Netflix’s ‘Dash & Lily’ is a close-to-perfect show for a holiday season that just doesn’t feel normal
It is a rare thing when a piece of new holiday media comes out and it actually manages to make you feel like you’re snuggled under a warm blanket, sipping a mug of hot cocoa and hanging out with friends you have known your whole life. It may be a cliché to call it “the show that we need right now” but Netflix’s “Dash & Lily” is close to the perfect balm for a world in which the holidays just don’t feel like the holidays.
The names of the two title characters, Dash and Lily, allude to Dashiell Hammett and Lillian Hellman, a pair of mid-20th century novelists who fell deeply in love. Indeed, the show is obsessed with literature, with references to writers like J. D. Sallinger and characters like Cyrano de Bergerac. The Strand, perhaps New York City’s most iconic bookstore, even serves as a central location in the show, and is where this story starts.
“Dash & Lily” is close to the perfect balm for a world in which the holidays just don’t feel like the holidays.
When cheerful, optimistic Lily slips a mysterious red notebook onto a bookshelf in the Strand, the brooding loner Dash finds it and gets swept up into an adventure as Lily teaches him to fall in love with Christmas. Through most of the show, the pair do not meet in person, instead using the red notebook to trade dares, in exchange for which they begin to learn more and more about each other. It’s sort of a “You’ve Got Mail” for Generation Z.
That “You’ve Got Mail” comparison is an appropriate one. Nora Ephron’s classic 1998 romantic comedy starring Meg Ryan and Tom Hanks may not be the the film everyone thinks of when they think of Ephron’s filmography (see “When Harry Met Sally” or “Sleepless in Seattle”), but it is the clearest influence on “Dash & Lily.” Quite a few elements from “You’ve Got Mail” make their way into this show: the magical New York setting, star-crossed lovers who do not know what the other looks like. One of the leads even cites “You’ve Got Mail” (which itself was inspired by the 1940 film “The Shop Around the Corner”) by name.
It’s sort of a “You’ve Got Mail” for Generation Z.
“Dash & Lily” wears its influences on its sleeve, and you will find smatterings of other rom-coms in its DNA, from “Love, Actually” to “Notting Hill.” It is these obvious allusions that allow “Dash & Lily” to succeed where other Netflix romantic comedies tend to fail. “Dash & Lily” clearly loves the material it’s working from, while other films might be too caught up in attempting to replicate their sources’ constituent elements to understand why they work in the first place.
It helps that the sincerity of “Dash & Lily” extends far beyond its rom-com influences. It holds a deep, reverent love for New York. The show encompasses the whole city, taking the viewer everywhere from bookstores in Union Square to Christmas shows at Macy’s to cheese pie restaurants in Bay Ridge and nutcracker houses in Dyker Heights, both in Brooklyn. It’s a teenage fantasia, one in which young New Yorkers regularly go to mochi-making classes taught by Japanese grandmothers and Jewish punk concerts guarded by drag queens.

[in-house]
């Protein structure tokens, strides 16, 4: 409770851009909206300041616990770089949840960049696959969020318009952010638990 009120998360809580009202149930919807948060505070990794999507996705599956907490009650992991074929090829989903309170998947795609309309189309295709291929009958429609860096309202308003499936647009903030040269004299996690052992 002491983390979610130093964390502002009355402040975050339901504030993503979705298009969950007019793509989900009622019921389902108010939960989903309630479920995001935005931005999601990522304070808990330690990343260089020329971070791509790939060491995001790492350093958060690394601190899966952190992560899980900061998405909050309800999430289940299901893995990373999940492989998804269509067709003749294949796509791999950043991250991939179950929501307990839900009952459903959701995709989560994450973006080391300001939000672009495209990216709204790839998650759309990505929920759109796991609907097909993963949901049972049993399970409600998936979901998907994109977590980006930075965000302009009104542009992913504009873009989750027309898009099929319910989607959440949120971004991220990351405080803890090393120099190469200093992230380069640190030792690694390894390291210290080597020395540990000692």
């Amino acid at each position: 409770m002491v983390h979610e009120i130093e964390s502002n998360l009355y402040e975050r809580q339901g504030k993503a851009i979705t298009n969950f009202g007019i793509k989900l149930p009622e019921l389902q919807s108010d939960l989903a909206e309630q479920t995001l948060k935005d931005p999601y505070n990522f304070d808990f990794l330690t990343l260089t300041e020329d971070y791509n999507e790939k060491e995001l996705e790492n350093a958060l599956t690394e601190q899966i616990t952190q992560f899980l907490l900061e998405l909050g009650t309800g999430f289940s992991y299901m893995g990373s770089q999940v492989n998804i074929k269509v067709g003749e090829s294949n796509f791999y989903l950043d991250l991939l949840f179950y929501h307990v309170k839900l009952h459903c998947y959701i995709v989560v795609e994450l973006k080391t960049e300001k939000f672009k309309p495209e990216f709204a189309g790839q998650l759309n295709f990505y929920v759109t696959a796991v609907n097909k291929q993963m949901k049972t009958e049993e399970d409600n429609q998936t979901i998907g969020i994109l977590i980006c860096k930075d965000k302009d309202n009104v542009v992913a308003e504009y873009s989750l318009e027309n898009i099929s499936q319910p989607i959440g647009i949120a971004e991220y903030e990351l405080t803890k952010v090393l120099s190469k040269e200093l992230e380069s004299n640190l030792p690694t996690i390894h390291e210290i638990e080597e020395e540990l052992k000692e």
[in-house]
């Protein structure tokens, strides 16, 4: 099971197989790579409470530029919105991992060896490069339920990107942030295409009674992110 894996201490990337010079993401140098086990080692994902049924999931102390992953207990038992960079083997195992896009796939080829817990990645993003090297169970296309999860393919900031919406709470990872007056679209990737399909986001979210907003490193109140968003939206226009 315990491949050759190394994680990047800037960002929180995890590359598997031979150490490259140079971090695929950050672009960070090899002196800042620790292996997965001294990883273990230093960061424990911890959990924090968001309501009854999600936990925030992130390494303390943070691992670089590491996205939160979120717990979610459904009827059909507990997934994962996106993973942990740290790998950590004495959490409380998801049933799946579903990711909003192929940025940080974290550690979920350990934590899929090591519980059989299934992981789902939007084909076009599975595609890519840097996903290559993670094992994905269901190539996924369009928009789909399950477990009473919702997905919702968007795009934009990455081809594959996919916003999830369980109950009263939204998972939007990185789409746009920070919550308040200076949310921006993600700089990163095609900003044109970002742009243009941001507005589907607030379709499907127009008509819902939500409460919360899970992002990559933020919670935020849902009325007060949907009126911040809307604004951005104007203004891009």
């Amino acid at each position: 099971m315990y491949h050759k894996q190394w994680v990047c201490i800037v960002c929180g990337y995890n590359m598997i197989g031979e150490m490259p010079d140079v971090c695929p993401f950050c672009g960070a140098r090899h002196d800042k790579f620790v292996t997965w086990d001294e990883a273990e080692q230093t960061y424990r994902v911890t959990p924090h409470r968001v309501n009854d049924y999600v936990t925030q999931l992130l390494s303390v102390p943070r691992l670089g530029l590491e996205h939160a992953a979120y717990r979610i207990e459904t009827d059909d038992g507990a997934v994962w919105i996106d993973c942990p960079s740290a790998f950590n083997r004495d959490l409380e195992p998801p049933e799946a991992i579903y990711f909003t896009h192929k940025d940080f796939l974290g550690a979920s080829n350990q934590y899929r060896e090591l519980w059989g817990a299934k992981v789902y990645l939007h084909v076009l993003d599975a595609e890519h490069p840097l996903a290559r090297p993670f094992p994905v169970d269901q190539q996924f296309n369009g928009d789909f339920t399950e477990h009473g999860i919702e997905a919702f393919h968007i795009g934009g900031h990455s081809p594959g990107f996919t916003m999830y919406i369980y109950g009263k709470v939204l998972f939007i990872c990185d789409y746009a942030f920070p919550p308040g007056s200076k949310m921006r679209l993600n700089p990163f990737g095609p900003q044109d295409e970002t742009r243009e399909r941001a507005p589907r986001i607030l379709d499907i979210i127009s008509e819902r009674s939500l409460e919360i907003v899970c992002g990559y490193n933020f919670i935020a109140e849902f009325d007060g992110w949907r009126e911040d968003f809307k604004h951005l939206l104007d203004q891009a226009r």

It is almost painfully evocative of the New York that has gone missing because of the pandemic. “Dash & Lily,” with its multiracial cast and city landmarks packed to the gills with holiday revelers, reminds us of the way New York is meant to be. The city we have lost is the one that “Dash & Lily” offers up as a pick-me-up, no matter how much of a fantasy it may be.
Dash & Lily is a New York teenage fantasia, with a reverent love for the city it celebrates.
This is not to say that “Dash & Lily” is quality television simply because it hits you at the right time. It is genuinely affecting, and the leads carry their roles admirably well. Austin Abrams’s Dash, with his sulky demeanor, sells you on his self-imposed isolation, but he also delivers a tingle of mischievous earnestness to the role that reveals there is more to this guy than meets the eye.
Midori Francis is a revelation as the quirky Lily, a character who might feel trite and stereotypical if handled less delicately. Ms. Francis imbues her with a humanity and an emotional generosity that feel all too real.
The cast is supported by career character actors like Jodi Long, as Lily’s eccentric godmother, and Broadway alums like Michael Park of “Dear Evan Hansen,” who plays Dash’s father.
Fred Savage, best known for acting roles in “The Wonder Years” and “The Princess Bride,” flexes his directorial muscles on this show, while “Casper” director Brad Silberling and the relative newcomer Pamela Romanowski round out this trio of directors. They all do great work. There are some very impressive displays of cinematic technique in this show: fusing two separate shots into one, flashback perspective flips, color grading manipulation and more. These repeated moments of filmmaking skill seem to exist to remind viewers that they are, in fact, watching something special.
“Dash & Lily” is a holiday series that believes in the magic of Christmas with a genuineness that is difficult to find in most other cookie-cutter Netflix releases. Because this one has that magic in spades, it manages to turn what might otherwise be a disposable rom-com into a genuine Christmas classic.